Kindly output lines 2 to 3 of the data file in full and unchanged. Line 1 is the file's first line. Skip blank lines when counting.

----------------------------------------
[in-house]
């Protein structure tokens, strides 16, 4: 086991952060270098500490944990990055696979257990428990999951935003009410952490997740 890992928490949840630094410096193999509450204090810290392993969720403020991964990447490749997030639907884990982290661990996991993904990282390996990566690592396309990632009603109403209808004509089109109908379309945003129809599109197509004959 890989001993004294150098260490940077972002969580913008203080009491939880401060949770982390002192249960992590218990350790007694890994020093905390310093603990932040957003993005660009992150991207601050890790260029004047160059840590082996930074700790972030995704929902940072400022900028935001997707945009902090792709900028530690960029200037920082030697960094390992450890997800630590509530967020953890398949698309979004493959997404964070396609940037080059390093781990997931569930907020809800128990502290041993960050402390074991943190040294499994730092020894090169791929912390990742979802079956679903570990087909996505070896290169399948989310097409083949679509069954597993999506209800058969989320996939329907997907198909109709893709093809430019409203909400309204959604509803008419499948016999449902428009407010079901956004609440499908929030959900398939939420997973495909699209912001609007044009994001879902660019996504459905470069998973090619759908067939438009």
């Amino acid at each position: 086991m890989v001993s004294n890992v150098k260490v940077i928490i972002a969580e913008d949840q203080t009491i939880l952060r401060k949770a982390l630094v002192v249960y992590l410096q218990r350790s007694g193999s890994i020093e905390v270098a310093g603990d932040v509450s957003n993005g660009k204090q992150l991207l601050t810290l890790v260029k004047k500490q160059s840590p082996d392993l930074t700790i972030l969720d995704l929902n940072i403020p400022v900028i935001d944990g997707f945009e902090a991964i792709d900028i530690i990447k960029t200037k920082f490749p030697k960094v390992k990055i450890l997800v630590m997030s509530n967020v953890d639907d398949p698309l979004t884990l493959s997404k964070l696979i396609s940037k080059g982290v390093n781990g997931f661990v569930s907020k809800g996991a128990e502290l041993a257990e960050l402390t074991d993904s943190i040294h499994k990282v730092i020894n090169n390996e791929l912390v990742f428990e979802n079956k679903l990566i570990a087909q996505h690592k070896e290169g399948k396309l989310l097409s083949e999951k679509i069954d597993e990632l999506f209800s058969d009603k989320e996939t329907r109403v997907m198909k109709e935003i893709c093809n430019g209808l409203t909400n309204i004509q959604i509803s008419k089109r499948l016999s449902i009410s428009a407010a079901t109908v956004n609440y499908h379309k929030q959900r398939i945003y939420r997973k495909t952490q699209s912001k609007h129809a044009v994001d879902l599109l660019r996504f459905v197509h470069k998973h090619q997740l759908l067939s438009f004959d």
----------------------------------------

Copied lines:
């Protein structure tokens, strides 16, 4: 086991952060270098500490944990990055696979257990428990999951935003009410952490997740 890992928490949840630094410096193999509450204090810290392993969720403020991964990447490749997030639907884990982290661990996991993904990282390996990566690592396309990632009603109403209808004509089109109908379309945003129809599109197509004959 890989001993004294150098260490940077972002969580913008203080009491939880401060949770982390002192249960992590218990350790007694890994020093905390310093603990932040957003993005660009992150991207601050890790260029004047160059840590082996930074700790972030995704929902940072400022900028935001997707945009902090792709900028530690960029200037920082030697960094390992450890997800630590509530967020953890398949698309979004493959997404964070396609940037080059390093781990997931569930907020809800128990502290041993960050402390074991943190040294499994730092020894090169791929912390990742979802079956679903570990087909996505070896290169399948989310097409083949679509069954597993999506209800058969989320996939329907997907198909109709893709093809430019409203909400309204959604509803008419499948016999449902428009407010079901956004609440499908929030959900398939939420997973495909699209912001609007044009994001879902660019996504459905470069998973090619759908067939438009």
């Amino acid at each position: 086991m890989v001993s004294n890992v150098k260490v940077i928490i972002a969580e913008d949840q203080t009491i939880l952060r401060k949770a982390l630094v002192v249960y992590l410096q218990r350790s007694g193999s890994i020093e905390v270098a310093g603990d932040v509450s957003n993005g660009k204090q992150l991207l601050t810290l890790v260029k004047k500490q160059s840590p082996d392993l930074t700790i972030l969720d995704l929902n940072i403020p400022v900028i935001d944990g997707f945009e902090a991964i792709d900028i530690i990447k960029t200037k920082f490749p030697k960094v390992k990055i450890l997800v630590m997030s509530n967020v953890d639907d398949p698309l979004t884990l493959s997404k964070l696979i396609s940037k080059g982290v390093n781990g997931f661990v569930s907020k809800g996991a128990e502290l041993a257990e960050l402390t074991d993904s943190i040294h499994k990282v730092i020894n090169n390996e791929l912390v990742f428990e979802n079956k679903l990566i570990a087909q996505h690592k070896e290169g399948k396309l989310l097409s083949e999951k679509i069954d597993e990632l999506f209800s058969d009603k989320e996939t329907r109403v997907m198909k109709e935003i893709c093809n430019g209808l409203t909400n309204i004509q959604i509803s008419k089109r499948l016999s449902i009410s428009a407010a079901t109908v956004n609440y499908h379309k929030q959900r398939i945003y939420r997973k495909t952490q699209s912001k609007h129809a044009v994001d879902l599109l660019r996504f459905v197509h470069k998973h090619q997740l759908l067939s438009f004959d």